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Coastal & Minority Language & Music Celebrated in Galway 2020 Production in Connemara

14th September 2020
Multi-instrumentalist, Liam Ó Maonlaí, in fine tune during rehearsals for Óró Multi-instrumentalist, Liam Ó Maonlaí, in fine tune during rehearsals for Óró Credit: Martin Maguire

The fragility of coastal languages, music and poetry will be celebrated by ten artists from five countries with minority languages at a Galway 2020 show opening in south Connemara next week.

Musician Liam Ó Maonlaí, who participated in the last voyage on the currach Naomh Gobnait with late poet Danny Sheehy in 2017, is one of ten artists from five countries involved in the musical production for Galway 2020 named “Óró..”

The musicians, actors, dancers and poets from Ireland, Scotland, the Basque Country, Cornwall and Friesland in the Netherlands are working in a closed set during rehearsals in Gailearaí an Tismeáin in An Cheathrú Rua.

Cast members have been Covid-19 tested, and those who travelled over have all quarantined, according to production manager Alana MacInnes.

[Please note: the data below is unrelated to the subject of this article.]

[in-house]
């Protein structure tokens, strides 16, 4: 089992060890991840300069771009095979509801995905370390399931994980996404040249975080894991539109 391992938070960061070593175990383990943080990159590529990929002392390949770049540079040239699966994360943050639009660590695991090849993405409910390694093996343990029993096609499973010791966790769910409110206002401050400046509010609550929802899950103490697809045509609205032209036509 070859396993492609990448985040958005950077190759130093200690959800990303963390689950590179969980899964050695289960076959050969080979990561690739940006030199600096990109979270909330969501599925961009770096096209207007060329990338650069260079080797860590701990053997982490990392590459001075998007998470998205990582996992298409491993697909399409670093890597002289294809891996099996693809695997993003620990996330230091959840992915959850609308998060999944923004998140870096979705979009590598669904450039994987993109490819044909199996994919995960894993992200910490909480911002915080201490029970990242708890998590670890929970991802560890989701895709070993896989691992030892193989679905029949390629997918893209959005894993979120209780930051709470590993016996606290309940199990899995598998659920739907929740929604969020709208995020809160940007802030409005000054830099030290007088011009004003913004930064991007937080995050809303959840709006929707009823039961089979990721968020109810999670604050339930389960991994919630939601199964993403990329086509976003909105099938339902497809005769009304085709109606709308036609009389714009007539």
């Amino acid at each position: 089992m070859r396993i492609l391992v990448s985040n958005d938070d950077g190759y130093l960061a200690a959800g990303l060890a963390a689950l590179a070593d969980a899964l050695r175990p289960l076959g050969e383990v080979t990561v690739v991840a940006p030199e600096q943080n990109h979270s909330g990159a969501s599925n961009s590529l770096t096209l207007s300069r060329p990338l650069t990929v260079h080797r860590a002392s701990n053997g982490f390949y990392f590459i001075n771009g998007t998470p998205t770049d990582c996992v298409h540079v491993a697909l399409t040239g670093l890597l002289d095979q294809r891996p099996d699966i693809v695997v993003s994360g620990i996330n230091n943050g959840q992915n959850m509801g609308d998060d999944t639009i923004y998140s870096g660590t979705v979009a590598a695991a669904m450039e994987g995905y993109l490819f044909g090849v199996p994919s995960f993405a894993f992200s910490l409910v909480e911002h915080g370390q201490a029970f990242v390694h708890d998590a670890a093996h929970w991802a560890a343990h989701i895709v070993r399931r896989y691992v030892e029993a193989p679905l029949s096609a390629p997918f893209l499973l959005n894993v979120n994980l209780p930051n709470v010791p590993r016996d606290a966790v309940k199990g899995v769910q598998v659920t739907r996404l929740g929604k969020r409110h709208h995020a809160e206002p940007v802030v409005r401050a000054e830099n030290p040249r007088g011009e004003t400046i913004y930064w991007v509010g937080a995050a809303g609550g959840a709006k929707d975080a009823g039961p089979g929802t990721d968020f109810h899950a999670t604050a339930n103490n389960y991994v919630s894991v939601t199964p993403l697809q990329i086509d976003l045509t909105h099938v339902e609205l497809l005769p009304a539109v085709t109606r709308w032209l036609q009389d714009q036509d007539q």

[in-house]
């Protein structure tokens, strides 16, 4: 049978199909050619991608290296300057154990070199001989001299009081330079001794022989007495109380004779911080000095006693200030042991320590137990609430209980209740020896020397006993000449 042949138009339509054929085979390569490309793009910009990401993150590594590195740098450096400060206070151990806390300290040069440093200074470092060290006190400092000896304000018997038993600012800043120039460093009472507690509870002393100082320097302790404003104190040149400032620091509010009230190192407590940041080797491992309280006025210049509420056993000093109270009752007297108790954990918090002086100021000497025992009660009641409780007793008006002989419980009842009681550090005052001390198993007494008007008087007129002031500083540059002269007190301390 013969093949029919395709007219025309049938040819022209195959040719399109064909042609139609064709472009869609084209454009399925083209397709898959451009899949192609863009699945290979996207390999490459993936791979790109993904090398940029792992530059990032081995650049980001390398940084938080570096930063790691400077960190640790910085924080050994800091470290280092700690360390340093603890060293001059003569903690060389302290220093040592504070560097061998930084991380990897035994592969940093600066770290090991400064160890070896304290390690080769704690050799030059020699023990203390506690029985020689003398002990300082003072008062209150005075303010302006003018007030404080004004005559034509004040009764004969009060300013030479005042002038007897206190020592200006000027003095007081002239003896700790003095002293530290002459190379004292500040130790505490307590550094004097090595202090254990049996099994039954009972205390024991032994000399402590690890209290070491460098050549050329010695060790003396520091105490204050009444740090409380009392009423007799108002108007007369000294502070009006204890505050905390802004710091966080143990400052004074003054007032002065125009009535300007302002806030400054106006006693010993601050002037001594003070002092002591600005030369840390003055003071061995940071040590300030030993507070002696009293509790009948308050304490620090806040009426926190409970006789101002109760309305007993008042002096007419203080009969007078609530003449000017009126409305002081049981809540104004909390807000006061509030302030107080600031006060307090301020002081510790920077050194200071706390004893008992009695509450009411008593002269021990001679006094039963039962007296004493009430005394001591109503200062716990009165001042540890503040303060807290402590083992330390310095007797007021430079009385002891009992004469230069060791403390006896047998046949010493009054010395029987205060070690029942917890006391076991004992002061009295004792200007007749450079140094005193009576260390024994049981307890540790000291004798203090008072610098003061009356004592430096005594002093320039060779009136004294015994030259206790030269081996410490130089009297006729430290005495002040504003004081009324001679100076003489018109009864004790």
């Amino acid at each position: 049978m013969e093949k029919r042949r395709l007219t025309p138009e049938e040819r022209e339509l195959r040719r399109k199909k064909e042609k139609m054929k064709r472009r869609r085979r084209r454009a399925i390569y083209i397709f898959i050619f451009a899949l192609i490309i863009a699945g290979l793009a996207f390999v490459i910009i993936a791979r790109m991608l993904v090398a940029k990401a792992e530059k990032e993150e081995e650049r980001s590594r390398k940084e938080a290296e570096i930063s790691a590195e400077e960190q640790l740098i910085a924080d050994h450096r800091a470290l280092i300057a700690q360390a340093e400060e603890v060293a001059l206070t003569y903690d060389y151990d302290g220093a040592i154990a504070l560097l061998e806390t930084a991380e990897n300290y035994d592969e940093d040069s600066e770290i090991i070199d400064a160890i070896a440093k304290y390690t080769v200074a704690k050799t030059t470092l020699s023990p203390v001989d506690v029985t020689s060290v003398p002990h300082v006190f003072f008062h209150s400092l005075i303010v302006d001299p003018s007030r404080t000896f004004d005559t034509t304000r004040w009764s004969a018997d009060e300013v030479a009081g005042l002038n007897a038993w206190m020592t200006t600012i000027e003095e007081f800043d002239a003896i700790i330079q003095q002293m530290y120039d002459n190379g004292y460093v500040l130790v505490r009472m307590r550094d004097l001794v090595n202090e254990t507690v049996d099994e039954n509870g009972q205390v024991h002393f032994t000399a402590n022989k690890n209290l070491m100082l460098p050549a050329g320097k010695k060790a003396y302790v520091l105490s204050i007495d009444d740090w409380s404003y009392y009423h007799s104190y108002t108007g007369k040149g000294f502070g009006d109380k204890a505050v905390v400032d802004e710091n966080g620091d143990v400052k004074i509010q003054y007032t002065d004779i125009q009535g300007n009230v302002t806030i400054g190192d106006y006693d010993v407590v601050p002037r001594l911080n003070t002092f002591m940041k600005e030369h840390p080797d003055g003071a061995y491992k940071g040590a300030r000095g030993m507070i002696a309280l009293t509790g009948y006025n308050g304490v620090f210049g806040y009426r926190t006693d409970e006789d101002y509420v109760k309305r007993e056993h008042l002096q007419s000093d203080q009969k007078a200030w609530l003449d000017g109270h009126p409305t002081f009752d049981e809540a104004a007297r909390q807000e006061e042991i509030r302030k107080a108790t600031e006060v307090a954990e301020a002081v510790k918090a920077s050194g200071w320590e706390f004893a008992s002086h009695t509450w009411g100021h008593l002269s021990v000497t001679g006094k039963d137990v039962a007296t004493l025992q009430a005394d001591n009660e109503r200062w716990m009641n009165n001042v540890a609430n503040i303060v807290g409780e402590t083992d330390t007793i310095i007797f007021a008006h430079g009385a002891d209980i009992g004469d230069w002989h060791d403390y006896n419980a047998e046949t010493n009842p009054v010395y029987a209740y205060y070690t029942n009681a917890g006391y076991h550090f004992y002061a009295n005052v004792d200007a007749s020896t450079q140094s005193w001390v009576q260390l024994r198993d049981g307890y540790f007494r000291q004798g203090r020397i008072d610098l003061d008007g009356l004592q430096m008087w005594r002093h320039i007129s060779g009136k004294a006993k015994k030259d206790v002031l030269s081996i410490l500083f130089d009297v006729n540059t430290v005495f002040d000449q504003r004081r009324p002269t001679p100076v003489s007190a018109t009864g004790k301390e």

The industrial space owned by Údaras na Gaeltachta is so large that it is “ideal” for socially distancing, MacInnes explains.

“We have a total of 17 crew and cast, and so the audience is limited to 33 for each show, but we are trying to be as creative as we can with the space,”she says.

“Thankfully we have managed to keep transnational art-making alive in Europe as we face this Covid-19 challenge together,” she says.

“Óro...” is directed and produced by award-winning actor, writer and director Darach Mac Con Iomaire, who is best known for his productions of Baoite and Corp agus Anam.

The production for Ealaín na Gaeltachta, which was commissioned by Galway
2020 European Capital of Culture, promises a story of “language, survival and identity”, with all performers using their native languages.

On the set with Ó Maonlaí are fellow musician and composer Maitiú Ó Casaide; actors Diarmuid de Faoite and Síle Nic Chonaonaigh; contemporary dancer Sibeal Davitt; visual artist Sean Ó Flaithearta; Basque dancer Amaia Elizaran; Scottish singer Josie Duncan; Frisian painter and poet Anne Feddema; and Cornish poet Taran Spalding-Jenkin.

It will have its premiere on Monday, September 21st and will run for eight performances only, with matinees the following weekend.

Published in Galway Harbour
Lorna Siggins

About The Author

Lorna Siggins

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Lorna Siggins is a print and radio reporter, and a former Irish Times western correspondent. She is the author of Search and Rescue: True stories of Irish Air-Sea Rescues and the Loss of R116 (2022); Everest Callling (1994) on the first Irish Everest expedition; Mayday! Mayday! (2004); and Once Upon a Time in the West: the Corrib gas controversy (2010). She is also co-producer with Sarah Blake of the Doc on One "Miracle in Galway Bay" which recently won a Celtic Media Award

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Galway Port & Harbour